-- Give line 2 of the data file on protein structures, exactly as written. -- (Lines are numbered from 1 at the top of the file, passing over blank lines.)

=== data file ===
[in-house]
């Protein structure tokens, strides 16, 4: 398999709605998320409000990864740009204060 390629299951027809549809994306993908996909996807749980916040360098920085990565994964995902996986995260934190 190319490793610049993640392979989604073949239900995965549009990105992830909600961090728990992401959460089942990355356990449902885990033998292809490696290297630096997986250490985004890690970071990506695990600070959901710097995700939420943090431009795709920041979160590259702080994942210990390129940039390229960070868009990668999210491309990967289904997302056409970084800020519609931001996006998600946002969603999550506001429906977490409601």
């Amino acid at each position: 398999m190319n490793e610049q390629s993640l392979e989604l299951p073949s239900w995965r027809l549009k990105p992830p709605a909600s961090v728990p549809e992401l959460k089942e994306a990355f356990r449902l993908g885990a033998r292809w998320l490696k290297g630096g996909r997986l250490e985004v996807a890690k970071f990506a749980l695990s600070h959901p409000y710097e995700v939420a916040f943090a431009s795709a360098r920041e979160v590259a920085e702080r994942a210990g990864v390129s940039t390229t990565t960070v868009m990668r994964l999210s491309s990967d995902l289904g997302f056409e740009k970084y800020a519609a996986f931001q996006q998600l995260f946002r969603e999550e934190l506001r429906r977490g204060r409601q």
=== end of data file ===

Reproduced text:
């Protein structure tokens, strides 16, 4: 398999709605998320409000990864740009204060 390629299951027809549809994306993908996909996807749980916040360098920085990565994964995902996986995260934190 190319490793610049993640392979989604073949239900995965549009990105992830909600961090728990992401959460089942990355356990449902885990033998292809490696290297630096997986250490985004890690970071990506695990600070959901710097995700939420943090431009795709920041979160590259702080994942210990390129940039390229960070868009990668999210491309990967289904997302056409970084800020519609931001996006998600946002969603999550506001429906977490409601």